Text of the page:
Some 14 decades ago as our nation approached its Independence Day, Americans fought Americans on a battlefield called Gettysburg. Generations later, a united and independent America is at peace with itself. Today threats are much smaller and much farther away, but the mission endures. In the words of Abraham Lincoln when he dedicated the cemetery at Gettysburg, "It remains for us, the living, to be dedicated to the unfinished work which they who fought have thus far so nobly advanced."
For us, dedicating ourselves to unfinished work means preserving and extending the peace well into the 21st Century. And America is led by a President who will do so with humility and with respect for the noble work of our men and women in uniform. At his first Cabinet meeting President Bush prayed, "Grant us a servant's spirit in our new positions." I can only add "Amen" to that. I share President Bush's belief that a strong American military is the foundation of a secure world for America and for all the friends of peace and freedom around the world.
And today we reaffirm our pledge to ensure both our strength and our security, and we do so on behalf of the soldiers standing guard on the Korean Peninsula, the sailors standing on watch in the Pacific, the air crews flying patrols over Iraq, and the Marines afloat and ready in the Mediterranean. And of course dedicating ourselves to unfinished work also means rededicating ourselves to our forces and their families who risk so much.
I mentioned Gettysburg. The losses from that battle are staggering even now -- some 51,000 casualties in just three days. But while such sacrifice is foreign to modern American minds, our men and women in uniform and their families make the ultimate sacrifice every day. In recent weeks our nation has joined our military families in mourning 32 Americans lost in training accidents in Honolulu, in Georgia, and in Kuwait.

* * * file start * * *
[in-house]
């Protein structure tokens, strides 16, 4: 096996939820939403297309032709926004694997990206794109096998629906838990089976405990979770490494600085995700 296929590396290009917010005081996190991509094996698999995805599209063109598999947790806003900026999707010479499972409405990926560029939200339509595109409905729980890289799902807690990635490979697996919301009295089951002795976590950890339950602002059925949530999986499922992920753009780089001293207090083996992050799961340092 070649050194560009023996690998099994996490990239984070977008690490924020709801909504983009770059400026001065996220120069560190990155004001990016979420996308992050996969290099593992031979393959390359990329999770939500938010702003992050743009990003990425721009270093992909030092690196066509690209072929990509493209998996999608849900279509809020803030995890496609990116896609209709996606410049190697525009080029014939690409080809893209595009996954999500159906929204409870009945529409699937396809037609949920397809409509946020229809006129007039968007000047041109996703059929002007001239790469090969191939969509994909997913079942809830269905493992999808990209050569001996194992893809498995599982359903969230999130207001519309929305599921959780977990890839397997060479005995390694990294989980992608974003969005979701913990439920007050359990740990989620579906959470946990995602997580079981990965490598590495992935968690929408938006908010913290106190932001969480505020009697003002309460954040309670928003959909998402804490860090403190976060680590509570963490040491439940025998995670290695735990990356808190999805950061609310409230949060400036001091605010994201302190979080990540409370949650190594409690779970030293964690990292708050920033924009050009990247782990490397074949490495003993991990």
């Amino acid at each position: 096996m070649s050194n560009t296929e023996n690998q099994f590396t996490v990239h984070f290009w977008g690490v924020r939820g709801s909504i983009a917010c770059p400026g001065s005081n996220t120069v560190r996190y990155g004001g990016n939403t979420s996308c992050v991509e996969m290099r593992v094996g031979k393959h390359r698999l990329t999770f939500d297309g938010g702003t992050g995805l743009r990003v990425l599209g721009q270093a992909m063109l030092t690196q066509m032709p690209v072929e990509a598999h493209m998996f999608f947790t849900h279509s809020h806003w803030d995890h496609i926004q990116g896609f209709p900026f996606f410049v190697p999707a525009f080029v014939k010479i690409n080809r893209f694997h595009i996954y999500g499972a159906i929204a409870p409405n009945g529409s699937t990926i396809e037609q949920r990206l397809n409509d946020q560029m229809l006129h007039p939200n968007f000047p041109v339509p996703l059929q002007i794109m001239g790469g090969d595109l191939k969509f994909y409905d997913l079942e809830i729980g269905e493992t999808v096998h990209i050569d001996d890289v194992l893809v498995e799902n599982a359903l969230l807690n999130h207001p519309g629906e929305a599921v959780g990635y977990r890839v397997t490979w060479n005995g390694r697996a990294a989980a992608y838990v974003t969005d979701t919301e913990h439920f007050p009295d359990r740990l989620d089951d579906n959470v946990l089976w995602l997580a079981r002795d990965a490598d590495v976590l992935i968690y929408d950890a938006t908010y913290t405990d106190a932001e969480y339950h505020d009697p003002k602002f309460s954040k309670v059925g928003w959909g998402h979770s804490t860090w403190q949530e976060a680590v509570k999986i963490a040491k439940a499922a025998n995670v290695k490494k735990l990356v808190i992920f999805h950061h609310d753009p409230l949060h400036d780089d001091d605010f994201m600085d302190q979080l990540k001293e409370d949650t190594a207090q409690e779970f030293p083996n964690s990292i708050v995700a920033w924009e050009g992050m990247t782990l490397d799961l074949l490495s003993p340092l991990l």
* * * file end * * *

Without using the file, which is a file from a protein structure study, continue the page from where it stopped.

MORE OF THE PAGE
Last weekend I was at Virginia Beach to help honor the 18 National Guardsmen of Virginia's 203rd Red Horse Engineering Unit who were killed when their transport crashed on the way home from two weeks of training. To see the pain of 18 families, of 33 children without fathers, the heartache of an entire community, is to know that our courageous forces and their families risk all on our behalf, and that the pain lasts a lifetime. Whether it's the loss of 51,000 or just a single one, is just as painful. We need to remember them and to support them every day with every fiber of our being.
Those men and women are fortunate indeed to have a leader who will see that we take care of those who take care of America. Secretary Rumsfeld, in another time you were the youngest Secretary of Defense ever. In a short time you will be the oldest. Those of us who have worked alongside you in recent months would add another word -- the busiest. In fact, Mr. Secretary, there are hundreds of people in this building who are just hoping that when you get some more appointees confirmed, you'll at least start to come in at 7:00, rather than 6:30, and maybe leave before 9:00 o'clock. [Laughter.]
Secretary Rumsfeld, thank you for the great privilege and for the trust and confidence that you and the President have placed in me. And on behalf of all Americans, thank you for the amazing energy and enthusiasm that you bring to this important job.
I began with the words of Eisenhower on that fateful day for freedom. Allow me to close by borrowing the words with which he concluded his inspiring message. It is the same message that we might send to all those men and women in uniform doing America's work around the world today. "Your task will not be an easy one, but the free men of the world are marching together. I have full confidence in your courage and your devotion to duty. And let us all beseech the blessing of Almighty God upon this great and noble undertaking." God bless each and every one of you, and God bless America. [Applause.]